It started on a napkin.
I remember when my mom sparked a conversation mentioning coffees that came from the Philippines—wait—coffee from the
Philippines?! That was back in 2017. This moment then turned into my own obsession of figuring out why and how this was
even a thing. My curiosity hit the gas pedal and all I could ever think about was finding out what Filipino Coffee was all
about. I spent a lot of late nights just researching and obsessing, and learning more and more about this one crop that
resides in the Philippines. I was in midst of my research when I was introduced to the Aeropress. Man, did that change how
I felt about coffee… Let me tell you that this is something you have to find out for yourself.
There was something about this discovery process that shifted my mentality as a Filipino-American.
My parents brought me into the United States when I was four. Though I grew up in a Filipino household—if you know, you
know—my childhood and upbringing was heavily influenced by a more American lifestyle. I used to feel embarrassed in
being a part of these “Filipino things and innuendos”, however, in maturing, I’ve learned a lot from that. In being a part
of that generation of Filipino-Americans, this obsession of Filipino Coffee turned into a passion that wanted me to give
back to the Philippines.
To keep it short, the Philippines used to be a well-known coffee supplier worldwide around the early 1900s—let us
remind ourselves that coffee is a number two commodity in the world. This recognition drastically took a turn when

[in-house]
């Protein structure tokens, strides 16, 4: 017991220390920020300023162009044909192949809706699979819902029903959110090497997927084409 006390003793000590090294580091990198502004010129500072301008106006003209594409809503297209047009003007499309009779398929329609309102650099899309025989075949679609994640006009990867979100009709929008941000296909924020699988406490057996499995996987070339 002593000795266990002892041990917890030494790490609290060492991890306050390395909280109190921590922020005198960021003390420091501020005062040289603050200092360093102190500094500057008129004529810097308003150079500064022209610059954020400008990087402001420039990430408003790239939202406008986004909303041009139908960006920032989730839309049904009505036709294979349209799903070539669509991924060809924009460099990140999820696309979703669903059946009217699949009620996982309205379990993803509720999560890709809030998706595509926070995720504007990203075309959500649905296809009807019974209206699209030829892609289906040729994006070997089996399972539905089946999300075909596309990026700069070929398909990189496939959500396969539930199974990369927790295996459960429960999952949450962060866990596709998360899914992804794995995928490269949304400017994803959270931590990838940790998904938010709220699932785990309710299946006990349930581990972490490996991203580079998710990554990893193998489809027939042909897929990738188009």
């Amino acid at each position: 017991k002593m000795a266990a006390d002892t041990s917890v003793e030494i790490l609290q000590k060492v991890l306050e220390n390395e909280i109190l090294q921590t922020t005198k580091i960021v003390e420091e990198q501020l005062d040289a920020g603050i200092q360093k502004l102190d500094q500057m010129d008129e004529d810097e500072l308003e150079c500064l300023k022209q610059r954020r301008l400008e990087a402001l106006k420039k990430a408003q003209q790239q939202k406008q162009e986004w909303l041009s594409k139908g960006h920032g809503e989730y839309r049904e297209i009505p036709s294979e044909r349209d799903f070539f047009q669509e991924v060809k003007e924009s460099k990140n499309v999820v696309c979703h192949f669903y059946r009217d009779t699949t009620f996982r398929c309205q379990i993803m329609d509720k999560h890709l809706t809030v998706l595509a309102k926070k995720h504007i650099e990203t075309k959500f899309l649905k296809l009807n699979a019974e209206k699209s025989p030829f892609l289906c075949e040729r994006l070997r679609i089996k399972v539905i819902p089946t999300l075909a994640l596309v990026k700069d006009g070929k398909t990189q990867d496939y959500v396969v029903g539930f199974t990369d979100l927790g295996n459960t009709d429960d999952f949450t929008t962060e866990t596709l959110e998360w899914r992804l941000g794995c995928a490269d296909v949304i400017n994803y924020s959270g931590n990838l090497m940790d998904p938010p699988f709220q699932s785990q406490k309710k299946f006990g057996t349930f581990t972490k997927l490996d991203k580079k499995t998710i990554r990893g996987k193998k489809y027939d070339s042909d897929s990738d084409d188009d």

coffee rust hit and disintegrated almost all of these farmlands. Compared to other countries, there are four species that
exist in the 7,000+ islands of mostly volcanic rock in the Philippines—Arabica, Robusta, Excelsa, and Liberica. Most
countries just have Arabica.
When we started roasting Filipino coffee, we used to roast at the Farmer’s Markets. To date, we make sure that we use a
Fluid-Bed Clean Hot Air Roaster to roast all of our coffees as this is the cleanest most efficient way to actually roast the
This roaster, about six feet tall and as wide as a wooden cargo pallet, was always with us at these Farmer’s Markets. People
used to see what we would do and we also enjoyed sharing that process. Aside from the Markets, we also served our coffee at
different pop-ups, catering, and other events both private and public.
Getting into this—something I never thought I would be doing—I knew this was going to be a challenge. It took a lot of
discipline and mental preparation to get ready for where we are at now.
With this new feat of running our own brick and mortar in Los Alamitos, CA, it has propelled our trajectory for putting
Filipino coffee back on the map.
“Now I can drink black coffee.” This is what my Tito (uncle) had said when I cupped for him one day.
This is the expression we want for everyone. We are very passionate about it because this is the quality that created the
name for coffee from the Philippines in the first place. We appreciate honesty and any feedback—you can tell us it
sucks—and we will do our best to take care of you and hone in on what these problem(s) is/are.
While the materialistic goal is to keep coffee in its purest form, we also love encouraging and emphasizing the ability to
experience moments like these. That said, we also enjoy sharing our platform for others to pursue their passions. If
you’re ready to do something, let’s go! Let’s do something that should’ve been done yesterday.
Anything is possible as long as you set your mind to it. The journey never ends.
Teofilo is my Tatang’s (grandfather) name, and my name is Ron Dizon, his grandson.